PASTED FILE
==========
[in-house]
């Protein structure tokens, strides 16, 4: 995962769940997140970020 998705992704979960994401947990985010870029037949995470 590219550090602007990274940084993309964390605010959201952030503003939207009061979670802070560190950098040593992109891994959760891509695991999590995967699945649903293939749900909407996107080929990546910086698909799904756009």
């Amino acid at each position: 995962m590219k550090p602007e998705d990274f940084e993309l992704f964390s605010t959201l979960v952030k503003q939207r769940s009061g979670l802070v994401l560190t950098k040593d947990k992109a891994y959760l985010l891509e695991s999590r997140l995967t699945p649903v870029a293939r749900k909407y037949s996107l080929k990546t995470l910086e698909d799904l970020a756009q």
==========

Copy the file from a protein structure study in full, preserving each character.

[in-house]
């Protein structure tokens, strides 16, 4: 995962769940997140970020 998705992704979960994401947990985010870029037949995470 590219550090602007990274940084993309964390605010959201952030503003939207009061979670802070560190950098040593992109891994959760891509695991999590995967699945649903293939749900909407996107080929990546910086698909799904756009």
């Amino acid at each position: 995962m590219k550090p602007e998705d990274f940084e993309l992704f964390s605010t959201l979960v952030k503003q939207r769940s009061g979670l802070v994401l560190t950098k040593d947990k992109a891994y959760l985010l891509e695991s999590r997140l995967t699945p649903v870029a293939r749900k909407y037949s996107l080929k990546t995470l910086e698909d799904l970020a756009q």